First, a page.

In the new year, the Singapore Medical Journal (SMJ) will continue to strive to be the journal of choice for readers and authors in this region.

For readers, our monthly continuing medical education articles, such as the Practice Integration & Life-long Learning series, will continue to facilitate ongoing learning on topics that are relevant to local practice.(1) There will be more invited reviews that offer comprehensive narrative analysis of recent or evolving developments in medicine. Interesting original papers from overseas may be accompanied by insightful editorials that provide a local perspective on the topic. In addition, we will publish some themed issues that bring together articles from similar specialties, to give focused attention to topics that are of great interest.(2,3) The SMJ website has also been upgraded to be more mobile- and user-friendly. Articles can now be read on our SMJ website instead of as PDF files. This has made it easier for readers to access articles ‘on-the-go’ using their mobile devices and to search our archives.

For authors, we continue to recognise excellence in research through the SMJ Best Research Paper Awards, which are presented at the Singapore Medical Association Annual Dinner. All original research papers published in a given year are automatically considered for the awards. Each paper undergoes two rounds of judging: the first round by members of the editorial board, who shortlist the top ten papers that meet a stringent set of criteria, and the second round by three eminent professors, who use the same set of criteria to select the top three papers. Over the years, we have been heartened to consistently see high-quality papers being published in SMJ. We hope that both local and overseas authors will continue to submit quality papers to SMJ.

In addition, authors can look forward to shorter manuscript processing times. Since 2015, we have introduced electronic publication ahead of print. This important step has allowed research to be released earlier, especially since articles published ahead of print are simultaneously indexed in PubMed. These improvements are made possible by the hard work of editorial staff behind the scenes and timely reviews of papers by specialty editors and reviewers.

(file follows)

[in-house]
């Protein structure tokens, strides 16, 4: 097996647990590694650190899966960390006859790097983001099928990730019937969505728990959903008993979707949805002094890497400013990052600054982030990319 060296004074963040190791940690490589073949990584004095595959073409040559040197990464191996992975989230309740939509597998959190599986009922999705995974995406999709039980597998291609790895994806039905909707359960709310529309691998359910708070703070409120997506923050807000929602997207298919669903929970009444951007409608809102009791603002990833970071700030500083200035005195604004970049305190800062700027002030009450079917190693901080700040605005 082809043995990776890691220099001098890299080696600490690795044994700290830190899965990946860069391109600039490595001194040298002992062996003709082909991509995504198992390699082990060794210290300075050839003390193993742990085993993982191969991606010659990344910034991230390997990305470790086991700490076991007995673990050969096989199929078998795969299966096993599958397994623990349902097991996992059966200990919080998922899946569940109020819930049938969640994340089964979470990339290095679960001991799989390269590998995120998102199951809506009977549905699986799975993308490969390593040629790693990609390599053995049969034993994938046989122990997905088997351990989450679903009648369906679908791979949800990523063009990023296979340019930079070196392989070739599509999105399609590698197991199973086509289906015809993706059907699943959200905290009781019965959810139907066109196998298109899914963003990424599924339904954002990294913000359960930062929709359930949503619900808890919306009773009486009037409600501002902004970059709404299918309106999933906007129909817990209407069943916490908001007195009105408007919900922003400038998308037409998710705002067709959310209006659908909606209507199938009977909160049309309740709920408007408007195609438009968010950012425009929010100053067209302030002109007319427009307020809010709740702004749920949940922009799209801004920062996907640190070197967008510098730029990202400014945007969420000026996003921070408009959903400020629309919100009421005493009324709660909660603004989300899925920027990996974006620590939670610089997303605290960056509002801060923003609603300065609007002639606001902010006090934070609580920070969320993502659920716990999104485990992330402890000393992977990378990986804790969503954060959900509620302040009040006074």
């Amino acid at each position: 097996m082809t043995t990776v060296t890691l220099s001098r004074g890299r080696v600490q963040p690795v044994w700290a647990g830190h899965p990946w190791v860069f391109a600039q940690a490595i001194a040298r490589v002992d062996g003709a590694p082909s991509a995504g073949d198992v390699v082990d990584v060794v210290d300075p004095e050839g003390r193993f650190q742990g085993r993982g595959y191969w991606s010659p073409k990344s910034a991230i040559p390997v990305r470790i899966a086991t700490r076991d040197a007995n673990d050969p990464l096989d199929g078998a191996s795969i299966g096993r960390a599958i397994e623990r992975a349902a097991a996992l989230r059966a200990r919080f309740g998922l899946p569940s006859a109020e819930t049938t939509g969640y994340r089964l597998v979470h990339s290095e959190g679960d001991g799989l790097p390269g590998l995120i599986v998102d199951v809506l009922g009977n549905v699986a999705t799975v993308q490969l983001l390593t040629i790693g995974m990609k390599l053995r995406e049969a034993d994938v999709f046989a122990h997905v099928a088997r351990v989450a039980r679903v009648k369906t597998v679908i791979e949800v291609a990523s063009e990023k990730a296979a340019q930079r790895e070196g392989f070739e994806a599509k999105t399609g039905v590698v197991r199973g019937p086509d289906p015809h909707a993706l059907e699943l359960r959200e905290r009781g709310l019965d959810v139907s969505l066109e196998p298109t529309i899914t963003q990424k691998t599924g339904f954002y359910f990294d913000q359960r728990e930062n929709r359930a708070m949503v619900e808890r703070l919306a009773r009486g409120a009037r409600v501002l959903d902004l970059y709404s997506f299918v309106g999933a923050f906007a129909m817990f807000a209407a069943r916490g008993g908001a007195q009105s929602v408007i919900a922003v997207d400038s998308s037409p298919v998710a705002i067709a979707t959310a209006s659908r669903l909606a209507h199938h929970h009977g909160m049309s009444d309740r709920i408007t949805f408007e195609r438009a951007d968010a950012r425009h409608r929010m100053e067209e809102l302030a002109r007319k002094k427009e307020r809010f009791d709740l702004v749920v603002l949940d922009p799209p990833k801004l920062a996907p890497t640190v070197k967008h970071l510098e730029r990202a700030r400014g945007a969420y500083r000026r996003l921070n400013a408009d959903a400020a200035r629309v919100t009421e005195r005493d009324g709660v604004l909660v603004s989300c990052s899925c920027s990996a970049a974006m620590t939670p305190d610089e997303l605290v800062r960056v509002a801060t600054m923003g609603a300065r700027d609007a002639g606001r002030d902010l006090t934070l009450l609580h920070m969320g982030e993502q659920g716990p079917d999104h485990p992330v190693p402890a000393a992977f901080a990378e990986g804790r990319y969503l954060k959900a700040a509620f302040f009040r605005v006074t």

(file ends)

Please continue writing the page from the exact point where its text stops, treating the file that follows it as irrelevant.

Reviewers play a core role in the ‘blinded’ peer-review process. At the SMJ, we usually assign two reviewers per paper, and send it for further peer review if the reviewer comments are discordant. Like examiners, some reviewers are stringent ‘hawks’, while others are lenient ‘doves’. Some leave no comments, while others add notes on every error that they spot. However, most reviewers are seasoned and provide valuable reviews according to the guidelines for reviewers on the SMJ website.(4) One of the challenges of running a journal is to consistently invite practitioners and experts in various fields to review our papers amid their many commitments. We are grateful to have many reviewers who respond by their designated deadlines. We recognise these reviewers annually (see page 34), but additional appreciation is given to those who are able to produce critical reviews in a timely manner.

It is important for reviewers never to breach the confidentiality required of them. Recently, the Annals of Internal Medicine reported a rare, unfortunate occurrence. A former peer reviewer admitted to taking a paper that was rejected from that journal and publishing it in another journal after changing the authors’ names and titles. The paper was subsequently retracted with a swift response published by its Editor-in-Chief.(5) This incident – an extreme situation involving serious plagiarism – occurred even to a reputable journal like the Annals, which has a rigorous review process and is stringent in its choice of reviewers. Therefore, reviewers need to recognise their responsibility when they take on this role.

At the penultimate frontier in the article publication process are our crucial specialty editors, who discuss and make decisions on manuscripts after reviewers have submitted their comments. Based on our overview of the many papers that are submitted, priorities are assigned to articles. A paper that does not receive an unfavourable review may be rejected if it has lower priority. Overall, the SMJ accepts less than 40% of the papers submitted.

The number of academic journals has increased steadily over the years, presenting researchers with more choices. Ultimately, the onus is on the submitting authors to choose the most appropriate journal that will give them exposure to the audience they want. In the new year, we will continue to improve our processes to encourage authors and readers to make SMJ their journal of choice. Hopefully, we will see more submissions of high-quality, original research papers from local and overseas authors with the potential to change clinical practice.

Poh KK. The beginning of a new journey. Singapore Med J. 2014;55:52.
Loh JP, Poh KK. Changes in the practice of cardiology: therapies at the forefront of science. Singapore Med J. 201657:344-6.
Tay EL, Poh KK, Yip JW, Kong WK. Transcatheter aortic valve implantation: from revolution to evolution. Singapore Med J. 201657:406-7.
Singapore Medical Journal For Reviewers [online]. Available at: Accessed January 4, 2017.
Laine C. Scientific misconduct hurts. Ann Intern Med. 2016Dec13.